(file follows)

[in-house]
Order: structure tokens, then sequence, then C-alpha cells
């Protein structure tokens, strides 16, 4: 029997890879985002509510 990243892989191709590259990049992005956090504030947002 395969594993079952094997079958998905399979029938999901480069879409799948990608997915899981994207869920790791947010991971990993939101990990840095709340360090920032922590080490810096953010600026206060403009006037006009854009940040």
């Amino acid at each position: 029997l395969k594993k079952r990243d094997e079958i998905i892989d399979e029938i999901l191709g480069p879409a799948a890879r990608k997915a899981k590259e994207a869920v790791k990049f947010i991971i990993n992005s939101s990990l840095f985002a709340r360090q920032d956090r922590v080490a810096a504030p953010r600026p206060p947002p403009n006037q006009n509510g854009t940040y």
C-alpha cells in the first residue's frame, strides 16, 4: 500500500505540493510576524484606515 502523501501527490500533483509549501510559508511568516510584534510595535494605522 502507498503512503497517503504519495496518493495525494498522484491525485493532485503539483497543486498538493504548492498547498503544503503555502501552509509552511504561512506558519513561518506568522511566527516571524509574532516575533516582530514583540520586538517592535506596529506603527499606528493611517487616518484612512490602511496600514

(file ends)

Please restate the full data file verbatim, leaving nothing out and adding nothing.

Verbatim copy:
[in-house]
Order: structure tokens, then sequence, then C-alpha cells
């Protein structure tokens, strides 16, 4: 029997890879985002509510 990243892989191709590259990049992005956090504030947002 395969594993079952094997079958998905399979029938999901480069879409799948990608997915899981994207869920790791947010991971990993939101990990840095709340360090920032922590080490810096953010600026206060403009006037006009854009940040």
């Amino acid at each position: 029997l395969k594993k079952r990243d094997e079958i998905i892989d399979e029938i999901l191709g480069p879409a799948a890879r990608k997915a899981k590259e994207a869920v790791k990049f947010i991971i990993n992005s939101s990990l840095f985002a709340r360090q920032d956090r922590v080490a810096a504030p953010r600026p206060p947002p403009n006037q006009n509510g854009t940040y």
C-alpha cells in the first residue's frame, strides 16, 4: 500500500505540493510576524484606515 502523501501527490500533483509549501510559508511568516510584534510595535494605522 502507498503512503497517503504519495496518493495525494498522484491525485493532485503539483497543486498538493504548492498547498503544503503555502501552509509552511504561512506558519513561518506568522511566527516571524509574532516575533516582530514583540520586538517592535506596529506603527499606528493611517487616518484612512490602511496600514